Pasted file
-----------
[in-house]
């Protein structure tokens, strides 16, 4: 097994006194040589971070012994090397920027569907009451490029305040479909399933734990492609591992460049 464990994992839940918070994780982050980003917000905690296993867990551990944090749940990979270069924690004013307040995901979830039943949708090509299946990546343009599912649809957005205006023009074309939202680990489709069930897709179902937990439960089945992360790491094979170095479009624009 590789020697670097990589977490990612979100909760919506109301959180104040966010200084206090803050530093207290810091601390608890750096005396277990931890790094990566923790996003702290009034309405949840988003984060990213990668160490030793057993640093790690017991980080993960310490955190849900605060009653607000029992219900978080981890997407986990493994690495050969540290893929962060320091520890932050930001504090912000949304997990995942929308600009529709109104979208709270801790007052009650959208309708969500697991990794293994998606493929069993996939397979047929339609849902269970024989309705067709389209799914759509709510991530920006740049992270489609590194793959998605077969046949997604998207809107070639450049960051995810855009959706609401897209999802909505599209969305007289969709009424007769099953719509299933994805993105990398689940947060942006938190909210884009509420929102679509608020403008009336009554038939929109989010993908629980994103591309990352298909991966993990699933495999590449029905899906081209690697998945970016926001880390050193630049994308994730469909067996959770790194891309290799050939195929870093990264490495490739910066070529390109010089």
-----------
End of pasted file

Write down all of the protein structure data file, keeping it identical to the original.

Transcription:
[in-house]
């Protein structure tokens, strides 16, 4: 097994006194040589971070012994090397920027569907009451490029305040479909399933734990492609591992460049 464990994992839940918070994780982050980003917000905690296993867990551990944090749940990979270069924690004013307040995901979830039943949708090509299946990546343009599912649809957005205006023009074309939202680990489709069930897709179902937990439960089945992360790491094979170095479009624009 590789020697670097990589977490990612979100909760919506109301959180104040966010200084206090803050530093207290810091601390608890750096005396277990931890790094990566923790996003702290009034309405949840988003984060990213990668160490030793057993640093790690017991980080993960310490955190849900605060009653607000029992219900978080981890997407986990493994690495050969540290893929962060320091520890932050930001504090912000949304997990995942929308600009529709109104979208709270801790007052009650959208309708969500697991990794293994998606493929069993996939397979047929339609849902269970024989309705067709389209799914759509709510991530920006740049992270489609590194793959998605077969046949997604998207809107070639450049960051995810855009959706609401897209999802909505599209969305007289969709009424007769099953719509299933994805993105990398689940947060942006938190909210884009509420929102679509608020403008009336009554038939929109989010993908629980994103591309990352298909991966993990699933495999590449029905899906081209690697998945970016926001880390050193630049994308994730469909067996959770790194891309290799050939195929870093990264490495490739910066070529390109010089």